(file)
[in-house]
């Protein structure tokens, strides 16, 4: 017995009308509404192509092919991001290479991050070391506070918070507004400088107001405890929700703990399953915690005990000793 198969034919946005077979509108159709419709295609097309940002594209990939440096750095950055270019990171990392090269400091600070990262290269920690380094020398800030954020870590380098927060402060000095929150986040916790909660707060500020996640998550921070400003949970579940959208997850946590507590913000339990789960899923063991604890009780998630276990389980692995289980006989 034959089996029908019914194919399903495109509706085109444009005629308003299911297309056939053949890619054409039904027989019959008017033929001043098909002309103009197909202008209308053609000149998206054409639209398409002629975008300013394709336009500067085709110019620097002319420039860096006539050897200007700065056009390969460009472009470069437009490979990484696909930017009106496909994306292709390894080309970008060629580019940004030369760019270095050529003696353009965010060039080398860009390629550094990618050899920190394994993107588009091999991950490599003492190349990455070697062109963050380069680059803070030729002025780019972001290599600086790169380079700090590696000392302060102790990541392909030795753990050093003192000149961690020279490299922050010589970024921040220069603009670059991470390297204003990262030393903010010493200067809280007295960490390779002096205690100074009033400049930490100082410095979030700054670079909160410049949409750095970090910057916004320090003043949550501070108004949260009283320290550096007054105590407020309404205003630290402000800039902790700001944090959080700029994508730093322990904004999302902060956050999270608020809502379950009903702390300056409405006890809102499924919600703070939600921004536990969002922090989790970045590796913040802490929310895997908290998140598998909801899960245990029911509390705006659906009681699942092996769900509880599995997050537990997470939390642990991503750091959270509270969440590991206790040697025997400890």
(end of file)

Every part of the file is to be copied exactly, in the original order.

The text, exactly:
[in-house]
């Protein structure tokens, strides 16, 4: 017995009308509404192509092919991001290479991050070391506070918070507004400088107001405890929700703990399953915690005990000793 198969034919946005077979509108159709419709295609097309940002594209990939440096750095950055270019990171990392090269400091600070990262290269920690380094020398800030954020870590380098927060402060000095929150986040916790909660707060500020996640998550921070400003949970579940959208997850946590507590913000339990789960899923063991604890009780998630276990389980692995289980006989 034959089996029908019914194919399903495109509706085109444009005629308003299911297309056939053949890619054409039904027989019959008017033929001043098909002309103009197909202008209308053609000149998206054409639209398409002629975008300013394709336009500067085709110019620097002319420039860096006539050897200007700065056009390969460009472009470069437009490979990484696909930017009106496909994306292709390894080309970008060629580019940004030369760019270095050529003696353009965010060039080398860009390629550094990618050899920190394994993107588009091999991950490599003492190349990455070697062109963050380069680059803070030729002025780019972001290599600086790169380079700090590696000392302060102790990541392909030795753990050093003192000149961690020279490299922050010589970024921040220069603009670059991470390297204003990262030393903010010493200067809280007295960490390779002096205690100074009033400049930490100082410095979030700054670079909160410049949409750095970090910057916004320090003043949550501070108004949260009283320290550096007054105590407020309404205003630290402000800039902790700001944090959080700029994508730093322990904004999302902060956050999270608020809502379950009903702390300056409405006890809102499924919600703070939600921004536990969002922090989790970045590796913040802490929310895997908290998140598998909801899960245990029911509390705006659906009681699942092996769900509880599995997050537990997470939390642990991503750091959270509270969440590991206790040697025997400890």